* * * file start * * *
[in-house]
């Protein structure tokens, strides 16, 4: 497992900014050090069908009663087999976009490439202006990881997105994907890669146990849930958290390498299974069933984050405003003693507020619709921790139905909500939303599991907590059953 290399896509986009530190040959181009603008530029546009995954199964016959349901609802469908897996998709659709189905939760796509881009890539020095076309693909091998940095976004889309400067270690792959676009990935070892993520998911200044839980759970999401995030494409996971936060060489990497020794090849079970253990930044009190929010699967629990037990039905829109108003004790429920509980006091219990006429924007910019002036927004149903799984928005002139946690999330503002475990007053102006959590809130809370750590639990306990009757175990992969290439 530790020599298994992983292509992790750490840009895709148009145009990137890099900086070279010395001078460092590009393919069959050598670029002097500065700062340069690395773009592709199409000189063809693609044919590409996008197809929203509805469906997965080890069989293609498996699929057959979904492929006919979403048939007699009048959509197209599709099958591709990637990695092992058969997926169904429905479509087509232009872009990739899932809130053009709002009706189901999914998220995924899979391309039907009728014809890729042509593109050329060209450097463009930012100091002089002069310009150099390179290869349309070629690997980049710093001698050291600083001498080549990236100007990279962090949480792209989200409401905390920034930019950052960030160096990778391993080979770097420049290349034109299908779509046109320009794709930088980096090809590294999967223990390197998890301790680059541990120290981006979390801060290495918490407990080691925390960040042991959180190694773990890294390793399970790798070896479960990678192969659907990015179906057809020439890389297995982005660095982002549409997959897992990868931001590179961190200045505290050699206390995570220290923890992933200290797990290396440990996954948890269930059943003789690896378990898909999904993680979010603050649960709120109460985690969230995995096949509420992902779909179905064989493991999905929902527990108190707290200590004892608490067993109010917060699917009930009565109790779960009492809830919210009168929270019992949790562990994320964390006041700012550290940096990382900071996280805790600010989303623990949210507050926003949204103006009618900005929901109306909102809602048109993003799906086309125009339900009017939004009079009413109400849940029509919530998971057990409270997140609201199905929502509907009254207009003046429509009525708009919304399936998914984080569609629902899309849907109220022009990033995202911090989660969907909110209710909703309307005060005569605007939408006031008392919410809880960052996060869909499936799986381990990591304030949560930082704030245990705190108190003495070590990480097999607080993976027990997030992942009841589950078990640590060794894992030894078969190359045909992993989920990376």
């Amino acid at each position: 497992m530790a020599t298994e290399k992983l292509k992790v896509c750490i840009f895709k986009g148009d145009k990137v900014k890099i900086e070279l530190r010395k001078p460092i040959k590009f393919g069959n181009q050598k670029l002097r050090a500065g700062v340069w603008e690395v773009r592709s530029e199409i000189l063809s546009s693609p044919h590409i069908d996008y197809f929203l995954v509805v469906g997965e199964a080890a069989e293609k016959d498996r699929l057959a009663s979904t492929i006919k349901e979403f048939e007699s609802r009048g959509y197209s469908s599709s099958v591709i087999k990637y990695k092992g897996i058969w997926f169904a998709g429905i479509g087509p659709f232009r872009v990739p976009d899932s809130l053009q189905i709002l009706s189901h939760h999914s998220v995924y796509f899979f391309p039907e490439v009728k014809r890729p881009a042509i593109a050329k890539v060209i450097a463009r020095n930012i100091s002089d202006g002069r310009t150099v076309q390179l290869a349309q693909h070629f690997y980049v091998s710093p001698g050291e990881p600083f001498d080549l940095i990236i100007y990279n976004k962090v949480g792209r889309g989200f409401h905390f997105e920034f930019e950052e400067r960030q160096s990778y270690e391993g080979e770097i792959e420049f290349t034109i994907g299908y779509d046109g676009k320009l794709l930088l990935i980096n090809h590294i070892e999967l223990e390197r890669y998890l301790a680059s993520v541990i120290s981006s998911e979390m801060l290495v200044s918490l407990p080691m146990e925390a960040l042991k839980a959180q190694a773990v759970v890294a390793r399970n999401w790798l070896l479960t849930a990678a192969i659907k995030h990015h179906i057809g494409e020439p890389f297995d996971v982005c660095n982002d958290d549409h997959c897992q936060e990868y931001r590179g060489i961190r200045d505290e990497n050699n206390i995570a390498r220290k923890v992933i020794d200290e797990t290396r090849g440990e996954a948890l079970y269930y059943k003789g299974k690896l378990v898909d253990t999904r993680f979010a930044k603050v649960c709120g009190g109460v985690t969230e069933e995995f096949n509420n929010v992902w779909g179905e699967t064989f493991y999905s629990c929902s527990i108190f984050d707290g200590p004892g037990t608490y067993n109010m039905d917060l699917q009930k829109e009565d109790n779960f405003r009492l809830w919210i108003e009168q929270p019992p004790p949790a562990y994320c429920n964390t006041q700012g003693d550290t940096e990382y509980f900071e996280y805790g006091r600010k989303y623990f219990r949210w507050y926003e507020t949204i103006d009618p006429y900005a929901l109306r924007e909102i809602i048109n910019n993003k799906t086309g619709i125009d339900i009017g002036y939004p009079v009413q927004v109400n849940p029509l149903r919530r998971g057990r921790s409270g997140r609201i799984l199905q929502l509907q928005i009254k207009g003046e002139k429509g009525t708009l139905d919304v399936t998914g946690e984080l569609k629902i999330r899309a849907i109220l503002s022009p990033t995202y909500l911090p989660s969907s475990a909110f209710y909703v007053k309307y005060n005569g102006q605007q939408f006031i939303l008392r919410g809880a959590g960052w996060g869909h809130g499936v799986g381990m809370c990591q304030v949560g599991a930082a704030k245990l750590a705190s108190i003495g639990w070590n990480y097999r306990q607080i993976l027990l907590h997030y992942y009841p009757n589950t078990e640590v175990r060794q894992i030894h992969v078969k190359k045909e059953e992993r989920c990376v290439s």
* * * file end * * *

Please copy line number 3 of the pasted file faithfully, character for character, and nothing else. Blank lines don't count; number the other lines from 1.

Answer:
């Amino acid at each position: 497992m530790a020599t298994e290399k992983l292509k992790v896509c750490i840009f895709k986009g148009d145009k990137v900014k890099i900086e070279l530190r010395k001078p460092i040959k590009f393919g069959n181009q050598k670029l002097r050090a500065g700062v340069w603008e690395v773009r592709s530029e199409i000189l063809s546009s693609p044919h590409i069908d996008y197809f929203l995954v509805v469906g997965e199964a080890a069989e293609k016959d498996r699929l057959a009663s979904t492929i006919k349901e979403f048939e007699s609802r009048g959509y197209s469908s599709s099958v591709i087999k990637y990695k092992g897996i058969w997926f169904a998709g429905i479509g087509p659709f232009r872009v990739p976009d899932s809130l053009q189905i709002l009706s189901h939760h999914s998220v995924y796509f899979f391309p039907e490439v009728k014809r890729p881009a042509i593109a050329k890539v060209i450097a463009r020095n930012i100091s002089d202006g002069r310009t150099v076309q390179l290869a349309q693909h070629f690997y980049v091998s710093p001698g050291e990881p600083f001498d080549l940095i990236i100007y990279n976004k962090v949480g792209r889309g989200f409401h905390f997105e920034f930019e950052e400067r960030q160096s990778y270690e391993g080979e770097i792959e420049f290349t034109i994907g299908y779509d046109g676009k320009l794709l930088l990935i980096n090809h590294i070892e999967l223990e390197r890669y998890l301790a680059s993520v541990i120290s981006s998911e979390m801060l290495v200044s918490l407990p080691m146990e925390a960040l042991k839980a959180q190694a773990v759970v890294a390793r399970n999401w790798l070896l479960t849930a990678a192969i659907k995030h990015h179906i057809g494409e020439p890389f297995d996971v982005c660095n982002d958290d549409h997959c897992q936060e990868y931001r590179g060489i961190r200045d505290e990497n050699n206390i995570a390498r220290k923890v992933i020794d200290e797990t290396r090849g440990e996954a948890l079970y269930y059943k003789g299974k690896l378990v898909d253990t999904r993680f979010a930044k603050v649960c709120g009190g109460v985690t969230e069933e995995f096949n509420n929010v992902w779909g179905e699967t064989f493991y999905s629990c929902s527990i108190f984050d707290g200590p004892g037990t608490y067993n109010m039905d917060l699917q009930k829109e009565d109790n779960f405003r009492l809830w919210i108003e009168q929270p019992p004790p949790a562990y994320c429920n964390t006041q700012g003693d550290t940096e990382y509980f900071e996280y805790g006091r600010k989303y623990f219990r949210w507050y926003e507020t949204i103006d009618p006429y900005a929901l109306r924007e909102i809602i048109n910019n993003k799906t086309g619709i125009d339900i009017g002036y939004p009079v009413q927004v109400n849940p029509l149903r919530r998971g057990r921790s409270g997140r609201i799984l199905q929502l509907q928005i009254k207009g003046e002139k429509g009525t708009l139905d919304v399936t998914g946690e984080l569609k629902i999330r899309a849907i109220l503002s022009p990033t995202y909500l911090p989660s969907s475990a909110f209710y909703v007053k309307y005060n005569g102006q605007q939408f006031i939303l008392r919410g809880a959590g960052w996060g869909h809130g499936v799986g381990m809370c990591q304030v949560g599991a930082a704030k245990l750590a705190s108190i003495g639990w070590n990480y097999r306990q607080i993976l027990l907590h997030y992942y009841p009757n589950t078990e640590v175990r060794q894992i030894h992969v078969k190359k045909e059953e992993r989920c990376v290439s």